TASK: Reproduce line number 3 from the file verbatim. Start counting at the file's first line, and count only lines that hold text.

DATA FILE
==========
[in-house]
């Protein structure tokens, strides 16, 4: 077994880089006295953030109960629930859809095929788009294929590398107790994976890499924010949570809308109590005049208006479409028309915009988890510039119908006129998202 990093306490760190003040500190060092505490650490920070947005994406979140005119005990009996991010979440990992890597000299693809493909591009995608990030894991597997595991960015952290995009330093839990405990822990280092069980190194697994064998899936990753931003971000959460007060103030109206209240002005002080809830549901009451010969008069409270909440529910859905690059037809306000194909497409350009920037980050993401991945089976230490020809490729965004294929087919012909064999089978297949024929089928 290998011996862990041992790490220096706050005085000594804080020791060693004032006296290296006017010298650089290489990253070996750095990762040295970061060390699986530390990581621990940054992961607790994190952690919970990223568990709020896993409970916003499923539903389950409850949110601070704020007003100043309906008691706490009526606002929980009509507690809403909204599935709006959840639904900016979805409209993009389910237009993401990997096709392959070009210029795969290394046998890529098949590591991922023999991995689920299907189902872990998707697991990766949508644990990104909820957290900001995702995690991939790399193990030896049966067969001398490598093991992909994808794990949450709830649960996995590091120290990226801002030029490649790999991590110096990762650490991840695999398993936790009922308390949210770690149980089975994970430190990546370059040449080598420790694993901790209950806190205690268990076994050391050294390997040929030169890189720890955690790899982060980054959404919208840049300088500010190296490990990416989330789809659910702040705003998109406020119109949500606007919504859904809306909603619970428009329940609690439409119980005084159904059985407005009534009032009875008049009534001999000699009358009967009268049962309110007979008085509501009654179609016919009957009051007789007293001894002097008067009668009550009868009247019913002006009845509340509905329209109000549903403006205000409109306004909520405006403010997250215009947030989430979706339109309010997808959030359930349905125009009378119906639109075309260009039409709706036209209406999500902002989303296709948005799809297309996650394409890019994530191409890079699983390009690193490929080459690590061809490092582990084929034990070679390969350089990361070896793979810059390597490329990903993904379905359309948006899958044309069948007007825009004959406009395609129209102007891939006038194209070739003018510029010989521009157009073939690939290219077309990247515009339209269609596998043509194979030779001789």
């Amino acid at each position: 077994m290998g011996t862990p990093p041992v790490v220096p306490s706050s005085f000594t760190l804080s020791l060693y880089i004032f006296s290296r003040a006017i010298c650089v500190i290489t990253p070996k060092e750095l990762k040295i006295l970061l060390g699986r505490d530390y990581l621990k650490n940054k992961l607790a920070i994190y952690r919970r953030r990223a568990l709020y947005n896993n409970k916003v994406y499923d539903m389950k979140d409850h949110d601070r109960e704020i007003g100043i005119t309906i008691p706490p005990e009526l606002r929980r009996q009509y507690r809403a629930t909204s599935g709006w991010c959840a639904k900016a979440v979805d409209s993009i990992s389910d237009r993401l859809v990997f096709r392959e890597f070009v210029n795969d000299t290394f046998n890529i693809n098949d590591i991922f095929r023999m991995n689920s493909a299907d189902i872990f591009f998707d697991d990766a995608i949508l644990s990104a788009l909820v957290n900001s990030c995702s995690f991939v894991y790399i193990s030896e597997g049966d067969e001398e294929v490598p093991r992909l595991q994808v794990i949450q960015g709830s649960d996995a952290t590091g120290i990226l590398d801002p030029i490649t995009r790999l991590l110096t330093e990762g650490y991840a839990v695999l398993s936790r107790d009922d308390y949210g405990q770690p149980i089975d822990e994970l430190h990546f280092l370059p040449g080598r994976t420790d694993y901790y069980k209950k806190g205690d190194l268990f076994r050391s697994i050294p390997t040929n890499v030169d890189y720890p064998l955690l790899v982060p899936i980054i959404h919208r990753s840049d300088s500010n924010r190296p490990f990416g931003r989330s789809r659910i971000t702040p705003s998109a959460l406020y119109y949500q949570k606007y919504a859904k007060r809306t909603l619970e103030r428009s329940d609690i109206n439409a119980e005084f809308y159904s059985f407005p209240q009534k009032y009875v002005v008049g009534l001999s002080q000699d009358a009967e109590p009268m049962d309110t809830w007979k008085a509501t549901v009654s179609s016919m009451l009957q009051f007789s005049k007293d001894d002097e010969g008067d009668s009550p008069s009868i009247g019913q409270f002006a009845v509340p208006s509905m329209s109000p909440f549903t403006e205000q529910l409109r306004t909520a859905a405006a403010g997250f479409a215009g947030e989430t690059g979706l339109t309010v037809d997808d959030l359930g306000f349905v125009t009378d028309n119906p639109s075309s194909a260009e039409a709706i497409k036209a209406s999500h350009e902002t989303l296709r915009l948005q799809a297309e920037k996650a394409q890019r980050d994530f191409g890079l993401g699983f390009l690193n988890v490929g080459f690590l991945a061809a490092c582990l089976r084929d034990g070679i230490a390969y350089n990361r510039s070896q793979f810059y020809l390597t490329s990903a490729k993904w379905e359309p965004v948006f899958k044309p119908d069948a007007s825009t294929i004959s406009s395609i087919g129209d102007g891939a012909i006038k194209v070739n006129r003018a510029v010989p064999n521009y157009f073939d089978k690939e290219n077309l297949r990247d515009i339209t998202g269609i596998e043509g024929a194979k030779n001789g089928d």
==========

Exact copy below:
């Amino acid at each position: 077994m290998g011996t862990p990093p041992v790490v220096p306490s706050s005085f000594t760190l804080s020791l060693y880089i004032f006296s290296r003040a006017i010298c650089v500190i290489t990253p070996k060092e750095l990762k040295i006295l970061l060390g699986r505490d530390y990581l621990k650490n940054k992961l607790a920070i994190y952690r919970r953030r990223a568990l709020y947005n896993n409970k916003v994406y499923d539903m389950k979140d409850h949110d601070r109960e704020i007003g100043i005119t309906i008691p706490p005990e009526l606002r929980r009996q009509y507690r809403a629930t909204s599935g709006w991010c959840a639904k900016a979440v979805d409209s993009i990992s389910d237009r993401l859809v990997f096709r392959e890597f070009v210029n795969d000299t290394f046998n890529i693809n098949d590591i991922f095929r023999m991995n689920s493909a299907d189902i872990f591009f998707d697991d990766a995608i949508l644990s990104a788009l909820v957290n900001s990030c995702s995690f991939v894991y790399i193990s030896e597997g049966d067969e001398e294929v490598p093991r992909l595991q994808v794990i949450q960015g709830s649960d996995a952290t590091g120290i990226l590398d801002p030029i490649t995009r790999l991590l110096t330093e990762g650490y991840a839990v695999l398993s936790r107790d009922d308390y949210g405990q770690p149980i089975d822990e994970l430190h990546f280092l370059p040449g080598r994976t420790d694993y901790y069980k209950k806190g205690d190194l268990f076994r050391s697994i050294p390997t040929n890499v030169d890189y720890p064998l955690l790899v982060p899936i980054i959404h919208r990753s840049d300088s500010n924010r190296p490990f990416g931003r989330s789809r659910i971000t702040p705003s998109a959460l406020y119109y949500q949570k606007y919504a859904k007060r809306t909603l619970e103030r428009s329940d609690i109206n439409a119980e005084f809308y159904s059985f407005p209240q009534k009032y009875v002005v008049g009534l001999s002080q000699d009358a009967e109590p009268m049962d309110t809830w007979k008085a509501t549901v009654s179609s016919m009451l009957q009051f007789s005049k007293d001894d002097e010969g008067d009668s009550p008069s009868i009247g019913q409270f002006a009845v509340p208006s509905m329209s109000p909440f549903t403006e205000q529910l409109r306004t909520a859905a405006a403010g997250f479409a215009g947030e989430t690059g979706l339109t309010v037809d997808d959030l359930g306000f349905v125009t009378d028309n119906p639109s075309s194909a260009e039409a709706i497409k036209a209406s999500h350009e902002t989303l296709r915009l948005q799809a297309e920037k996650a394409q890019r980050d994530f191409g890079l993401g699983f390009l690193n988890v490929g080459f690590l991945a061809a490092c582990l089976r084929d034990g070679i230490a390969y350089n990361r510039s070896q793979f810059y020809l390597t490329s990903a490729k993904w379905e359309p965004v948006f899958k044309p119908d069948a007007s825009t294929i004959s406009s395609i087919g129209d102007g891939a012909i006038k194209v070739n006129r003018a510029v010989p064999n521009y157009f073939d089978k690939e290219n077309l297949r990247d515009i339209t998202g269609i596998e043509g024929a194979k030779n001789g089928d």